Council looks to further reduce vehicle numbers

Cllr Tim Brett wants Fife Council to look at making further reductions to its vehicle fleet ' the largest of any Scottish local authority.
Cllr Tim Brett wants Fife Council to look at making further reductions to its vehicle fleet ' the largest of any Scottish local authority.
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Fife Council has the largest fleet of vehicles of all local authorities in Scotland – and Councillor Tim Brett is asking whether it needs so many.

A Freedom of Information request by the Liberal Democrats has revealed Fife Council has 1684 vehicles.

That’s 36 per cent more than the second-placed authority, Highland Council, with 1235, and 40 per cent more than third-placed Glasgow City Council with 1202.

North Lanarkshire (1049) and West Lothian (1005) are the only other authorities with over 100o vehicles.

Cllr Brett, Fife’s Liberal Democrat group leader, said: ‘I appreciate Fife Council is the third largest local authority in Scotland next to Glasgow and Edinburgh which, although they have larger populations, do not have anything like the geographical area to cover.

“However, I have written to Dr Bob McLellan, the Council’s head of transportation, drawing his attention to this.

“I know that there have been some recent reductions in the number of vehicles that the Council uses, but I have asked if there is scope for looking further at this.

“Given the severe financial constraints the Council faces and the fact that the use of vehicles has been raised with me by constituents, I hope that a further look into this might result in additional savings being made by the Council.”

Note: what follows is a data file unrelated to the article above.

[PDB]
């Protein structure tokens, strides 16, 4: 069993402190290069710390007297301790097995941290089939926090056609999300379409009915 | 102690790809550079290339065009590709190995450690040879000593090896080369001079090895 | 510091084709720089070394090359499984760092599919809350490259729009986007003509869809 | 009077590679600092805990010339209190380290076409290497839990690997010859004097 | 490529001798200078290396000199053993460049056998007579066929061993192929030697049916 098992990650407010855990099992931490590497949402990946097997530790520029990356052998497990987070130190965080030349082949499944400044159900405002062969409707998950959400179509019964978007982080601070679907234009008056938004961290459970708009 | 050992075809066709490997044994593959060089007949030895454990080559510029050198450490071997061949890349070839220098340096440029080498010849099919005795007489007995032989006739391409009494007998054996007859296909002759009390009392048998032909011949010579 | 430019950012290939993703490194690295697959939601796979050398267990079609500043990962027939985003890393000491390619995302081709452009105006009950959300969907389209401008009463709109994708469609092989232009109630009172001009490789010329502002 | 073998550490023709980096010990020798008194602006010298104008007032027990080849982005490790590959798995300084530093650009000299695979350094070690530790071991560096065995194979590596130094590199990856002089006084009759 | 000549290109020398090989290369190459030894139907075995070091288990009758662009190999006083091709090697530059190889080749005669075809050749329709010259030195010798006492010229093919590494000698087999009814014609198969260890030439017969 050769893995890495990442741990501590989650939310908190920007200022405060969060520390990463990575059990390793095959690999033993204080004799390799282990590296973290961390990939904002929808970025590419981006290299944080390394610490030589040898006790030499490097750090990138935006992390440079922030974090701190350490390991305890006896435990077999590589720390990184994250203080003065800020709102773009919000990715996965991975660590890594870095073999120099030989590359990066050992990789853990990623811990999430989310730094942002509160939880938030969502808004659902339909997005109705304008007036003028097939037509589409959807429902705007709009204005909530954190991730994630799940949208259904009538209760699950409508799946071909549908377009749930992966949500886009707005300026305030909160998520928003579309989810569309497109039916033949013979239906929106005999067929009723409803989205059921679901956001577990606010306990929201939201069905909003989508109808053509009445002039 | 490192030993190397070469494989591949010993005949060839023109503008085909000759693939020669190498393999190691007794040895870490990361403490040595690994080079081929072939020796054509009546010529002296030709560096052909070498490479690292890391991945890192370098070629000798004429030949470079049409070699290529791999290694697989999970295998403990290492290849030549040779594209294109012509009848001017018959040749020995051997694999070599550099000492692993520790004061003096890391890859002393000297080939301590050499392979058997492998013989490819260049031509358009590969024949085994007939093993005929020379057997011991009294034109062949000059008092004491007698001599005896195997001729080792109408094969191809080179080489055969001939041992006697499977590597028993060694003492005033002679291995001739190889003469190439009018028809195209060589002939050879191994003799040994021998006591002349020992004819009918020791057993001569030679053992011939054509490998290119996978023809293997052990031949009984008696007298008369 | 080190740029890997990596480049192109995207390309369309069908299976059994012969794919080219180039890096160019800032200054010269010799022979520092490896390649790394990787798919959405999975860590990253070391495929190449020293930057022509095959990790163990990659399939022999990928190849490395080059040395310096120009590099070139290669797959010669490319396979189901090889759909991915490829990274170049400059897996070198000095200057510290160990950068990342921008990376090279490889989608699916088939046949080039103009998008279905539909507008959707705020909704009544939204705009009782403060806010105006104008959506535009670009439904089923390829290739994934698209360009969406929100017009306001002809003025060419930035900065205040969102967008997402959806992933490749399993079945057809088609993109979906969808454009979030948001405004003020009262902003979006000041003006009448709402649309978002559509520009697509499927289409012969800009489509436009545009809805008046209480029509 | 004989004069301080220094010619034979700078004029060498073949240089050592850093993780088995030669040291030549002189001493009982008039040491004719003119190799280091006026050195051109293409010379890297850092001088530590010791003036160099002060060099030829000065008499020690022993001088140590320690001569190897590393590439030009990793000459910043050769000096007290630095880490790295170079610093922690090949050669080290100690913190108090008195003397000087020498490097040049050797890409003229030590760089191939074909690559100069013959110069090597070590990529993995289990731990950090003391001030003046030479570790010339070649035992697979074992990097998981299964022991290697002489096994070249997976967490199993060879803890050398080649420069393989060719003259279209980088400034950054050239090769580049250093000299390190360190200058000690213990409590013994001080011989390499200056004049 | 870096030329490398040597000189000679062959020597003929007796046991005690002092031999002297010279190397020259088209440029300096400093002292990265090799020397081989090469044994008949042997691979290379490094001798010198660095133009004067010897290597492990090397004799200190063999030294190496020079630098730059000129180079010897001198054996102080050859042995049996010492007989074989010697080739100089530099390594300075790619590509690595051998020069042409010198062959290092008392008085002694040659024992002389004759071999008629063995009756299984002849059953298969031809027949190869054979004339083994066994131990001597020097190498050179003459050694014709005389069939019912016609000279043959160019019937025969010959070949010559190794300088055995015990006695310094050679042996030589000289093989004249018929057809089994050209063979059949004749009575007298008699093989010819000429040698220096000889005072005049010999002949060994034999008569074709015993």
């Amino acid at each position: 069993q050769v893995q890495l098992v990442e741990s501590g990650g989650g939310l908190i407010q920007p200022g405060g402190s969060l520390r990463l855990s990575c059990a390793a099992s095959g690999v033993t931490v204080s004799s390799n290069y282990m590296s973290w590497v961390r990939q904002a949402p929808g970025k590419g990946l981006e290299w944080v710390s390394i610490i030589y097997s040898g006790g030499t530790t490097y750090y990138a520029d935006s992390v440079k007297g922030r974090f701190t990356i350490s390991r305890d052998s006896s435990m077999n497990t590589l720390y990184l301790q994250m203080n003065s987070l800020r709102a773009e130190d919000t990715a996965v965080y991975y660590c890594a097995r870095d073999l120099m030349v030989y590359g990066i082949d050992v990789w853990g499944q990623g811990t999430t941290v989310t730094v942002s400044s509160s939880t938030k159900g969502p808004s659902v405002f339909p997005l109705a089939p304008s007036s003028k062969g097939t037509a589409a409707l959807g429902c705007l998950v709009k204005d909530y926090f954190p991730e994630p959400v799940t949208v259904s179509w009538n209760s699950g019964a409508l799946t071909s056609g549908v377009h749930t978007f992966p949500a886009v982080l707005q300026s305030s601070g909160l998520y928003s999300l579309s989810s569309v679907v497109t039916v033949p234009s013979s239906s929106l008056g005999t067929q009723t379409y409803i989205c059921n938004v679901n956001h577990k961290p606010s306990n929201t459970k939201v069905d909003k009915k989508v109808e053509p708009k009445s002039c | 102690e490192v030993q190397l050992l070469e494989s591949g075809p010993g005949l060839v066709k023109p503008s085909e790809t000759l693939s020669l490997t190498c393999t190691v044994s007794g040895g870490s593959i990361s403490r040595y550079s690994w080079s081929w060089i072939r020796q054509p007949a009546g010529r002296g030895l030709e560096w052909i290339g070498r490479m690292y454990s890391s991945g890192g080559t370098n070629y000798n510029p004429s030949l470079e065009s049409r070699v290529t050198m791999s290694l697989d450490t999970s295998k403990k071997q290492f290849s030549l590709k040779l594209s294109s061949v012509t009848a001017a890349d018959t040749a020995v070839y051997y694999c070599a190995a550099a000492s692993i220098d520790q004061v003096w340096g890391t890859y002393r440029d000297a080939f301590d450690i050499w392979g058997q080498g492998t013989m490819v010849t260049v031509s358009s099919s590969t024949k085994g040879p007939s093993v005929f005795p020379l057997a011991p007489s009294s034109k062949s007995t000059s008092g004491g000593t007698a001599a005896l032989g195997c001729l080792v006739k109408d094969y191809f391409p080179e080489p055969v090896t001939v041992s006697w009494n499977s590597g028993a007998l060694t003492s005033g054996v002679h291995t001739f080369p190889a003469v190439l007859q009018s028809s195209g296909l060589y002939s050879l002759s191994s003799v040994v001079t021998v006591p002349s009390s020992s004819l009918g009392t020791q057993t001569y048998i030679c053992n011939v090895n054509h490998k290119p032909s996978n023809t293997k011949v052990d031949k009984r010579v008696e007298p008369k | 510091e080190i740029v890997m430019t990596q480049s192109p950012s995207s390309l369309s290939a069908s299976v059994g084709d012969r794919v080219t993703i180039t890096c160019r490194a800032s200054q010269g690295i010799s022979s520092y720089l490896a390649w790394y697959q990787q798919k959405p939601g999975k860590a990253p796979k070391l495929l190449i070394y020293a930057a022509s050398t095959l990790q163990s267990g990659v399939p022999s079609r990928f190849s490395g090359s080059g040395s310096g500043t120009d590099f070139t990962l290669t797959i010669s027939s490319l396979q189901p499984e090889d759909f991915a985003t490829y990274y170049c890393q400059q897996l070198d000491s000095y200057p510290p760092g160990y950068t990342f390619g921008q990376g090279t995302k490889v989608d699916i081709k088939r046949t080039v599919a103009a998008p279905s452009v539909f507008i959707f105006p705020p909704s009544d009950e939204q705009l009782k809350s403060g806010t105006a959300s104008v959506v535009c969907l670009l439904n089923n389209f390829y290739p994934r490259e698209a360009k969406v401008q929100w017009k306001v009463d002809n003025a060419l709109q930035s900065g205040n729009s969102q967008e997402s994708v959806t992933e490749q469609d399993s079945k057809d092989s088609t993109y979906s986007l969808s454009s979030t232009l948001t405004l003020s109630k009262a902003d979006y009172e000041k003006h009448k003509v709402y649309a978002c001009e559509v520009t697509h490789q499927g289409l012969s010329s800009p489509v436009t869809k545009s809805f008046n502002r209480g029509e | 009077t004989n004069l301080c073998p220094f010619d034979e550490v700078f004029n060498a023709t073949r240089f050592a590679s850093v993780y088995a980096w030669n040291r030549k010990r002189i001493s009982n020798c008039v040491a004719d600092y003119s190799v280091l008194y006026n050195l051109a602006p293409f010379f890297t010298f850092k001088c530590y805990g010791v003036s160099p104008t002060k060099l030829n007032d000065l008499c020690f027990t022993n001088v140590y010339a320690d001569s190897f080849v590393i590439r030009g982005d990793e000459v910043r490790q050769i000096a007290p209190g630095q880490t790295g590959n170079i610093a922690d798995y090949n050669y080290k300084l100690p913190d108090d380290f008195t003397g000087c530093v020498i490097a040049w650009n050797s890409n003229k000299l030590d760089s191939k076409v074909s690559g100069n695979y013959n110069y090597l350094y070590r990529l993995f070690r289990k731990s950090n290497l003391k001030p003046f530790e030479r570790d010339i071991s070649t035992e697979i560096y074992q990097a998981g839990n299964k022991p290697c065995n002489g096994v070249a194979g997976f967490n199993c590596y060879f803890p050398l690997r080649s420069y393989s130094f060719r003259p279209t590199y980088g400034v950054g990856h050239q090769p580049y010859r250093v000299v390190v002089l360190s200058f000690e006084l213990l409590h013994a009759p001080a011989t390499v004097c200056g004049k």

Fife Council’s 2014 transportation budgeting review, published last month, indicates efforts are already being made to reduce the fleet.

And a number of other measures, such as improvements in maintenance operations and keeping vehicles for a longer period, are also designed to to save money.

In a report on the transportation budget review, Brian Livingston, executive director of finance and corporate services, stated that fleet operations were the subject of a review by consultants FTA at the end of 2013, and they found that operational procedures and processes were generally sound and well managed.

He added: “The majority of vehicles across the wider Council have had their useful life extended from five years to seven years, thus reducing the annual capital cost of replacing vehicles.

“In addition, vehicle numbers have reduced by 14 per cent in the last three years – from 1920 in 2011 to the current 1684 – as services make savings on their fleet.

“Future savings will continue to reduce vehicle numbers across the Council.”